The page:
WVU Corporate Citizenship Project gives $20,000 to local nonprofit organizations
Students from the College of Business and Economics (B&E) at West Virginia University were given the chance to put their corporate philanthropist hats on this spring while helping the local community – and on April 23 (Thursday), these students awarded a total of $20,000 to 10 local nonprofit organizations.
The Corporate Social Responsibility students requested proposals for projects that would benefit Monongalia County and developed criteria for evaluation, including each program's track record and the impact a grant would have. The students then chose grant recipients during the final days of the semester, guided by their mission statement to have long-lasting impact while providing quality service to the community.
This year's Corporate Citizenship Project grant recipients included:
- Scott's Run Settlement House: $4,000. The award will benefit its Backpack Feeding Program, which prevents children in need from going hungry over the weekend. The organization serves 870 children every week in six elementary schools, and the award will serve 40 children for an entire school year.
- Operation Welcome Home: $2,500. The award will benefit the organization with a new furnace for the facility to create a comfortable environment for the veterans they serve daily.
- Mountaineer United Soccer Club, Inc.: $2,000. The grant will go toward recreating the curriculum for the Top Soccer program, which helps special needs children get involved with the organization.
- Monongalia County Child Advocacy Center: $2,100. The grant will aid the organization in providing free therapy services for children who have been abused.
- Mountaineer Area Robotics: $2,500. The grant will benefit a science competition in which they will participate.
- Coordinating Council on Homelessness: $2,000. The money will benefit the organization's Morgantown Cold Shelter Program to get those who are homeless into housing.
- Children's Discovery Museum: $1,200. The grant will improve its interactive dinosaur exhibits.
- Chestnut Mountain Ranch: $1,200. Fu8nds will be used to purchase an AED defibrillator for the organization, as the ranch sits on a mile-long dirt road, in the case of an emergency.
- Bartlett House: $2,000. The grant will benefit the Housing First program.
- Appalachian Prison Book Project: $500. Funds will be used for the purchase of books.
Participating students in this class have injected more than a quarter of a million dollars into grants for community nonprofit organizations since 2001. Known as the Corporate Citizenship Project, the program is in its 13th year. Funding for the program comes from B&E and WVU alumni who recognize the importance of businesses giving back to the community.
"What sets this class apart from other years is their focus on professionalism – they really have tried to approach this from a corporate standpoint," said Dr. Joyce Heames, chair and associate professor of management and industrial relations. "This group made the transition from being just students to an allocation group and a corporation a little smoother than some classes in the past, and that takes a lot. They were willing to meet until midnight if they had to, and willing to stand up for what they believe in to make the tough decisions this semester."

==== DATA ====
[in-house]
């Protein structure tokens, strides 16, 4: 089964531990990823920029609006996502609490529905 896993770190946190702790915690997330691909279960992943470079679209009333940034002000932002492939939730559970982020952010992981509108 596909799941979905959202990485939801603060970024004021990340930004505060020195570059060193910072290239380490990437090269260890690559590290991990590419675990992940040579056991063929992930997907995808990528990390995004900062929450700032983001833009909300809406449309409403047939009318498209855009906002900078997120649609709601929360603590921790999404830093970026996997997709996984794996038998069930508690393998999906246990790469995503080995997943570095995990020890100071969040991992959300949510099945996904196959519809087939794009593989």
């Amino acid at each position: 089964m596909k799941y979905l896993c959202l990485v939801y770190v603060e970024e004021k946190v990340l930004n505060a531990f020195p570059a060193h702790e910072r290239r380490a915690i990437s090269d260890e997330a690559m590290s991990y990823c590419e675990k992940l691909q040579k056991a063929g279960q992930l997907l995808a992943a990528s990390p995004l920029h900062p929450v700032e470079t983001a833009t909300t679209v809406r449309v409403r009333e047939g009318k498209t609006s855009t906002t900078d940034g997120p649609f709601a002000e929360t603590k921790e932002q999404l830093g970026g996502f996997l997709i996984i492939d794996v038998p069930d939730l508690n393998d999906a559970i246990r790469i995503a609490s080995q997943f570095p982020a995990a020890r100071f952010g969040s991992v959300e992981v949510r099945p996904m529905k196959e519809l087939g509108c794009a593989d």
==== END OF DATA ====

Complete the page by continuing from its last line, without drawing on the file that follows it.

Matthew Blair, president of the CSR class, spoke at the ceremony about how he learned in this class that just $1,000 could impact a nonprofit organization for an entire year's worth of their service.
"This class was such a lesson to me in the value of a dollar, even though I'm someone who has held a job since I was 15 years old," Blair said. "This class showed me how much impact one single dollar can have and how much these organizations really need it to carry out their work. The most important thing for me was being able to have our group come together and make the hard decisions at the end of the day, and this experience was the most valuable thus far for me in my college career."
Bob Reitman, a 1955 B&E alumnus, proposed the class idea to teach future business leaders the value of contributing to society and the community.
Milan Puskar Dean Jose "Zito" Sartarelli acknowledged Reitman during the ceremony, calling him and his wife Sylvia "strong supporters" of the class. He also acknowledged the efforts of Heames, who has led the course for eight years. Blair also recognized Heames during the ceremony for her mentorship.
"Not too often do you see a professor going so far above and beyond the call of duty to help their students. Professor Heames even invited us all to her house just to have dinner one night," Blair said. "I think it speaks volumes about her dedication, not only to teaching but to the West Virginia community and to the students. It was a great experience and it really helped cap the class."
"Our mission statement that we created in the first two weeks of the course was this: ‘Together and individually, we will work to improve awareness of social issues by successfully allocating funds and educating the community through service and research guided by integrity, compassion and accountability,'" said Haley Chenoweth, secretary of the CSR class. "We had a lot of strategic objectives that we, as a class, wanted to follow throughout the semester, and we wanted to use our mission statement to guide us through these decisions and to act as a moral compass for us."
For more information on the Corporate Social Responsibility project, contact Chenoweth at BECSRClass@mail.wvu.edu. For further information about the WVU College of Business and Economics, please visit be.wvu.edu.